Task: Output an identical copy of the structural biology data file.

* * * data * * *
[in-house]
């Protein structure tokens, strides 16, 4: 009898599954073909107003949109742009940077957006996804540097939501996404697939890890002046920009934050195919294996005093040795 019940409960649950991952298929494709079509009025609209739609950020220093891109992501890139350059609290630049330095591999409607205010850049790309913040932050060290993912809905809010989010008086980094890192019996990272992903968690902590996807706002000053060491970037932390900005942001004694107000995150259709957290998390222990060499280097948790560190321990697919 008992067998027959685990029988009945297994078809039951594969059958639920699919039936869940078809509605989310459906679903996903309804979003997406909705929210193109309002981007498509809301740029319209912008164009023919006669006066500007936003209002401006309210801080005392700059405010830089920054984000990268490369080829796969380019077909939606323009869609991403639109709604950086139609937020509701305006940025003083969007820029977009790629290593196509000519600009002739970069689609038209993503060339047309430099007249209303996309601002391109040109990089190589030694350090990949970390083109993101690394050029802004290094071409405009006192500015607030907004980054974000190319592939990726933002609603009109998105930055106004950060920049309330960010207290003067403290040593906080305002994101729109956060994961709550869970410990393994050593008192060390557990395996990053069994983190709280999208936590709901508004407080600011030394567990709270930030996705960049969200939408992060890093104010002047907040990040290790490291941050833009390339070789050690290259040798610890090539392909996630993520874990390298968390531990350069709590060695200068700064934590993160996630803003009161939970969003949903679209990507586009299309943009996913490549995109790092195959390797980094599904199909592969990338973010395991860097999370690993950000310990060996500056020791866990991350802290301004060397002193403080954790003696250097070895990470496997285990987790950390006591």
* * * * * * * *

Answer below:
[in-house]
């Protein structure tokens, strides 16, 4: 009898599954073909107003949109742009940077957006996804540097939501996404697939890890002046920009934050195919294996005093040795 019940409960649950991952298929494709079509009025609209739609950020220093891109992501890139350059609290630049330095591999409607205010850049790309913040932050060290993912809905809010989010008086980094890192019996990272992903968690902590996807706002000053060491970037932390900005942001004694107000995150259709957290998390222990060499280097948790560190321990697919 008992067998027959685990029988009945297994078809039951594969059958639920699919039936869940078809509605989310459906679903996903309804979003997406909705929210193109309002981007498509809301740029319209912008164009023919006669006066500007936003209002401006309210801080005392700059405010830089920054984000990268490369080829796969380019077909939606323009869609991403639109709604950086139609937020509701305006940025003083969007820029977009790629290593196509000519600009002739970069689609038209993503060339047309430099007249209303996309601002391109040109990089190589030694350090990949970390083109993101690394050029802004290094071409405009006192500015607030907004980054974000190319592939990726933002609603009109998105930055106004950060920049309330960010207290003067403290040593906080305002994101729109956060994961709550869970410990393994050593008192060390557990395996990053069994983190709280999208936590709901508004407080600011030394567990709270930030996705960049969200939408992060890093104010002047907040990040290790490291941050833009390339070789050690290259040798610890090539392909996630993520874990390298968390531990350069709590060695200068700064934590993160996630803003009161939970969003949903679209990507586009299309943009996913490549995109790092195959390797980094599904199909592969990338973010395991860097999370690993950000310990060996500056020791866990991350802290301004060397002193403080954790003696250097070895990470496997285990987790950390006591």